Law enforcement, the state Legislature and local communities have been grappling with how to deal with medical marijuana and how it’s used, manufactured and sold. In one of the latest rulings by the Supreme Court on a medical marijuana case last year, the justices urged the Legislature to untangle the maze.

After several tries over four years, the Legislature finally approved bills in 2016 that regulate and tax medical marijuana. Communities can decide whether they want marijuana growers, processors, sales and transport businesses in their towns. Five categories of licenses were created under the new law, but applications for those licenses won't even be available until Dec. 15, and the licensing board won't start issuing licenses until sometime next year.

Michigan is one of 29 states that allow for medical marijuana, while marijuana is fully legal in eight states.

Caught in limbo are the dispensaries that operate in cities like Detroit, Ferndale, Ann Arbor, Grand Rapids, Lansing, Muskegon, Flint and other areas across the state.

At the last licensing board meeting last month, Bailey said he wants dispensaries to shut down. He believes they're operating illegally and will have an unfair leg up on the medical marijuana market once licenses begin to be issued.

"Every dispensary out there is in open violation of the act," he said. "In order to get a handle on this going forward, they have to be shut down right now. And for those anticipating getting into the business, nobody should have a 40-yard advantage."

In Detroit, corporation counsel Melvin Butch Hollowell said eight "caregiver centers" have gone through a rigorous licensing process and have been approved to operate by the city. Another 75 centers are in the application process and still operating, and 163 centers have been shut down because they haven't complied with city building and zoning ordinances.

"We have allowed for caregiver centers under the medical marijuana law, and you don't need a state license to be a caregiver center," Hollowell said. "We believe we have a responsible and rational basis for what we’re doing."

Ted Visner, a licensed caregiver and owner of QPS, a hobby farm in Pinconning that serves patients with medical marijuana cards, says he's compliant with the state law and wants to continue operating as he has been for the last nine years.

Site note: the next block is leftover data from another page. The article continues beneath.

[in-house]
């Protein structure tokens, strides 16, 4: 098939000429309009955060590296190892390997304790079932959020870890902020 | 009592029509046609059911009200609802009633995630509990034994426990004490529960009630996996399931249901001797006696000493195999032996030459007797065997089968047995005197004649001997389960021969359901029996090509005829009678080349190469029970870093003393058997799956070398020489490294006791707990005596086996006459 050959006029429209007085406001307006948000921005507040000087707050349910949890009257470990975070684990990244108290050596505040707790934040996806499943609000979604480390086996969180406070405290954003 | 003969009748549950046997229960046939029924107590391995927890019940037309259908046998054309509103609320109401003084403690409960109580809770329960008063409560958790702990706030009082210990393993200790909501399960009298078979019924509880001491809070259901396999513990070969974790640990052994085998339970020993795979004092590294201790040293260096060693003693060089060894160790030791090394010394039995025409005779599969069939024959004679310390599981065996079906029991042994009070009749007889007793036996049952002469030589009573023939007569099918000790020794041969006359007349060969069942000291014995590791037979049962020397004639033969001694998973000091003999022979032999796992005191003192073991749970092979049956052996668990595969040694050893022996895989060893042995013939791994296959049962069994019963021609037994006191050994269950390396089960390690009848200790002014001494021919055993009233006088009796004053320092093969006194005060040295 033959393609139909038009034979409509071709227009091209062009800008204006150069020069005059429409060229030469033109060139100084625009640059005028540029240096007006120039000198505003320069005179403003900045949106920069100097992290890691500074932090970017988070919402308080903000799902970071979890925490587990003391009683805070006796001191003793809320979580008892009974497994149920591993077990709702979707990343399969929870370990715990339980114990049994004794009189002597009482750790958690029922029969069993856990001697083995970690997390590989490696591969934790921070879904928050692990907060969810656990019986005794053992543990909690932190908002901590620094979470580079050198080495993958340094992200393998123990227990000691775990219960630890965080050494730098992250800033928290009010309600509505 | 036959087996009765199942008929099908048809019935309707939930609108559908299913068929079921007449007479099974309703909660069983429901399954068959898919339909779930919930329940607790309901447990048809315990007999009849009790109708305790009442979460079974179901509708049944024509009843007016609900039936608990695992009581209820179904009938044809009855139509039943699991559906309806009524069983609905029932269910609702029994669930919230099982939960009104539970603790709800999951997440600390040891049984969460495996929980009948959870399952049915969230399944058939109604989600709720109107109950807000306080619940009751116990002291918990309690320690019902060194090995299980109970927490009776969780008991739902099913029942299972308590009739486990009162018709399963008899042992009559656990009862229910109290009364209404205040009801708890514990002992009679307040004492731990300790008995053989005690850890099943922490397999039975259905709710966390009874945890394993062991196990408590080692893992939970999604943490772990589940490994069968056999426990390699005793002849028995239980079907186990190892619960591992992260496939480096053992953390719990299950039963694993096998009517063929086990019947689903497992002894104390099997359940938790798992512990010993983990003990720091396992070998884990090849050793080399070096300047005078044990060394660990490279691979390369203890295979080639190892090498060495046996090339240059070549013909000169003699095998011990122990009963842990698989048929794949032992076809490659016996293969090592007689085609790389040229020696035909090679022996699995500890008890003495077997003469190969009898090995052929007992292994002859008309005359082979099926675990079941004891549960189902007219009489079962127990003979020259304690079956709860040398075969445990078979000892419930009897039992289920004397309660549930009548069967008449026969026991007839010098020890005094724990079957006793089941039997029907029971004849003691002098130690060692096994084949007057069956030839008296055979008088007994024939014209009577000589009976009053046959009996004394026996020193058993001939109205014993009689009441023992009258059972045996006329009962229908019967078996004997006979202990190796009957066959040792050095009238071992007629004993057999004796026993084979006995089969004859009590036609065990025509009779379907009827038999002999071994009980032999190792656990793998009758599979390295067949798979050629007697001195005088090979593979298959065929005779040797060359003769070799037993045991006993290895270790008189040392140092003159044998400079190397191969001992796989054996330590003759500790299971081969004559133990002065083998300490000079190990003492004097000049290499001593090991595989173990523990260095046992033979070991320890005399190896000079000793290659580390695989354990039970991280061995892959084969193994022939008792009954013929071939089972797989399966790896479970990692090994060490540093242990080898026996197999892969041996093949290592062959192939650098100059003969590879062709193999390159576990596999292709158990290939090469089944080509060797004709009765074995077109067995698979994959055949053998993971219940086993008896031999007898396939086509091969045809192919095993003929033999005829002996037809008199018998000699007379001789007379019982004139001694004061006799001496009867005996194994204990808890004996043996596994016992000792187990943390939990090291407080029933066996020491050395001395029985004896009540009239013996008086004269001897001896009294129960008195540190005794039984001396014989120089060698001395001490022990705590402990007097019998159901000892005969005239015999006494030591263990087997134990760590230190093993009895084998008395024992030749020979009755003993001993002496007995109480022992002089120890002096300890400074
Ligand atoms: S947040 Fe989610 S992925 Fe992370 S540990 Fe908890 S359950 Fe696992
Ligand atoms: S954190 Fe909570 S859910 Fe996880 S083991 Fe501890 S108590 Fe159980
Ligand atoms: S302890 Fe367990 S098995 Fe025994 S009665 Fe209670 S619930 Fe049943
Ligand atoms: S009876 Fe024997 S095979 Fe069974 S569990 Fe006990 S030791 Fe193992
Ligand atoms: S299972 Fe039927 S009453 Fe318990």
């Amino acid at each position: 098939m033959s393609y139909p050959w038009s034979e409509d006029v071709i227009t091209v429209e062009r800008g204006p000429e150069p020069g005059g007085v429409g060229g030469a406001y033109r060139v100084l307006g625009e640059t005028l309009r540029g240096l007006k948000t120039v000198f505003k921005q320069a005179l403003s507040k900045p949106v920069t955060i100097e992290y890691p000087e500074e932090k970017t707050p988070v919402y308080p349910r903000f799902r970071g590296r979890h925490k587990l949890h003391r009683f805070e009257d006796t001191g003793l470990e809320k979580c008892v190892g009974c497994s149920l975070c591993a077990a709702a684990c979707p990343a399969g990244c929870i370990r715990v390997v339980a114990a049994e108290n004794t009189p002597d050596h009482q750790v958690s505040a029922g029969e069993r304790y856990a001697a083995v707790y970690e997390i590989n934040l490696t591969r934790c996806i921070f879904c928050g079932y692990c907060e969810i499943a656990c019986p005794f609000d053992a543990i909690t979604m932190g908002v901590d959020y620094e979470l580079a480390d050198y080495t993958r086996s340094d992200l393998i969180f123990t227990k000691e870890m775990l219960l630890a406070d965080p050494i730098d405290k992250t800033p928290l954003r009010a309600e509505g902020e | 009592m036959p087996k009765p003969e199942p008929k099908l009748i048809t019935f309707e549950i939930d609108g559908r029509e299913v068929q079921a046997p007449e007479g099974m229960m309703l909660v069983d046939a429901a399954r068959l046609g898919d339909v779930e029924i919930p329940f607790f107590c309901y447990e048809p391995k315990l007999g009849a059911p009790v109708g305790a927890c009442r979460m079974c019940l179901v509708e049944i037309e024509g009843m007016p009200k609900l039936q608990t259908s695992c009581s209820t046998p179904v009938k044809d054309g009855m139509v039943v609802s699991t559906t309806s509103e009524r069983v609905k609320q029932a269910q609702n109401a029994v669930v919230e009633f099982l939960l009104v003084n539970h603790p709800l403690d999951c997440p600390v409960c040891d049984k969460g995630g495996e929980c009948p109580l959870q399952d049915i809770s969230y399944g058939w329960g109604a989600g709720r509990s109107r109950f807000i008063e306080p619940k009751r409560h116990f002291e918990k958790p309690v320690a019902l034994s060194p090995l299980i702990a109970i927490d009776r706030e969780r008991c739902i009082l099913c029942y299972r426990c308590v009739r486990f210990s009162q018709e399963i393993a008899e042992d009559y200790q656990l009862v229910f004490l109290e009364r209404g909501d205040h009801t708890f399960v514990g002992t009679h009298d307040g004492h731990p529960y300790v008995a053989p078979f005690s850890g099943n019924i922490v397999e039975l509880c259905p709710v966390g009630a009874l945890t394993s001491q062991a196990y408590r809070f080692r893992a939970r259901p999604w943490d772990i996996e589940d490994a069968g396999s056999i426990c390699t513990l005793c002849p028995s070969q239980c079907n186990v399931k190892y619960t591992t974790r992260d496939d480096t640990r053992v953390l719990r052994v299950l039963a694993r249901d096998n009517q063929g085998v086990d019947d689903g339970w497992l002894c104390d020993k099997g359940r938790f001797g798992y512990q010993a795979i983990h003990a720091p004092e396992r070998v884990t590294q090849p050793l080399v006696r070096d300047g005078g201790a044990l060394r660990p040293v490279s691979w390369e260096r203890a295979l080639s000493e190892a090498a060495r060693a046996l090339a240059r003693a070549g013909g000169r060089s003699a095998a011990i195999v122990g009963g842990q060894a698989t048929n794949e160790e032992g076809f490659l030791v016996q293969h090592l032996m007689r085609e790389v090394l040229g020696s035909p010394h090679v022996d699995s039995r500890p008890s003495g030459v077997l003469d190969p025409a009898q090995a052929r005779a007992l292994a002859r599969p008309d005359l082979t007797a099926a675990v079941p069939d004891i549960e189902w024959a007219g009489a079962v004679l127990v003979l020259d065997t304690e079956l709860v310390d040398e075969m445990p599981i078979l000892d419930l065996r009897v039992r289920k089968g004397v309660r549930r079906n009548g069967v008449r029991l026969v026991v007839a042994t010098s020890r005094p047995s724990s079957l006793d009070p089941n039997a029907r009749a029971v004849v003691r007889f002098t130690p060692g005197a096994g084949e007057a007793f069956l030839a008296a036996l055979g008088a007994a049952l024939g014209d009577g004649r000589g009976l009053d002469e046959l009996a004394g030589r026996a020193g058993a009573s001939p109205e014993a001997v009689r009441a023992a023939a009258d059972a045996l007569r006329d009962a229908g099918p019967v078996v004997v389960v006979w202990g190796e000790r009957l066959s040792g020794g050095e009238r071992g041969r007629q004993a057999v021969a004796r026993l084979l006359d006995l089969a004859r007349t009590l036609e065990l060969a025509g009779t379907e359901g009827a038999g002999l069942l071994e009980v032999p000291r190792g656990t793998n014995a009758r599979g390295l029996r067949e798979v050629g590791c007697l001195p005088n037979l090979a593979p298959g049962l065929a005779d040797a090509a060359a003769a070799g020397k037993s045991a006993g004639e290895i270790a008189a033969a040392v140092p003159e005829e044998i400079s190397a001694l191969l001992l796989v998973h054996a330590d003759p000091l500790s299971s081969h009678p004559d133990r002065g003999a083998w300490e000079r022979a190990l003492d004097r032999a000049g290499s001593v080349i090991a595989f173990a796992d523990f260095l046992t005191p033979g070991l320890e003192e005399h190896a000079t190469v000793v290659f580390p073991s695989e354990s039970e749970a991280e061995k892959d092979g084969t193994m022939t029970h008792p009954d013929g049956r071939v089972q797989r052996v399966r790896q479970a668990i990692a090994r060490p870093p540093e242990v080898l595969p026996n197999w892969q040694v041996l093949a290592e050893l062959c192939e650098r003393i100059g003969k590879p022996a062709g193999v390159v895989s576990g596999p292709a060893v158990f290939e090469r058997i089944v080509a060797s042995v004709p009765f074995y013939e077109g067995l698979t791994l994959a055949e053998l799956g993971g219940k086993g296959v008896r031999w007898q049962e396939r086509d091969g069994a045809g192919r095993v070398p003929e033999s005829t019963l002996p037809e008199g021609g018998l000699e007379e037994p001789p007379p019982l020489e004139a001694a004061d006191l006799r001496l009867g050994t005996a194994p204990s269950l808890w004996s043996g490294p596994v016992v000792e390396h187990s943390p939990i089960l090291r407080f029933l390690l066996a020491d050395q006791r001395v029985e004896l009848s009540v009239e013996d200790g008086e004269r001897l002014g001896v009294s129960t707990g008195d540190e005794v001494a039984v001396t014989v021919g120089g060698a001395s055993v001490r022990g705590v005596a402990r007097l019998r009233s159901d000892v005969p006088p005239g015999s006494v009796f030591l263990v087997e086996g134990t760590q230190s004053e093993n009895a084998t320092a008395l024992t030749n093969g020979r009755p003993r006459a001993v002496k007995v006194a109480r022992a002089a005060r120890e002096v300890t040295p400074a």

"I’m licensed by the state to assist qualified patients, and that’s what I’m doing. We don’t call ourself a dispensary. We’re a hobby farm," he said. "We don't want to be a commercial business."

But he does fear the commercialization of the medical marijuana business and the impact it might have on his small operation.

"These huge moneyed sources that are buying commercial real estate so they can grow a bazillion marijuana plants is going to change the landscape," Visner said.

Reid just wants the opportunity to continue to use the medical marijuana that has kept him out of the hospital and off opioids such as oxycontin.

"If it’s working for me, why would you want to take that away?" he said. "This is actually saving a lot of money because I’m not in the hospital all the time."

The dispensaries are the businesses that have taken all the risk to make it easier for patients to get their meds, he said, and should be protected.

"They are the pioneers. They should have the first go at a license," he said. "They're the ones who have had to worry for years about somebody coming in and kicking their doors down."

At the Reef, a temporary shutdown will be inconvenient, but not fatal.

"We’ll be able to survive, but most probably won’t," Campbell said. "The city put us through the wringer to get a license. And even though were one of only a few licensed in the city of Detroit, the state still looks at us as operating illegally."

The Michigan Medical Marijuana Licensing Board meeting begins at noon Tuesday at the Eagle Eye Banquet Center in Bath Township. It is open to the public.

© 2017, Detroit Free Press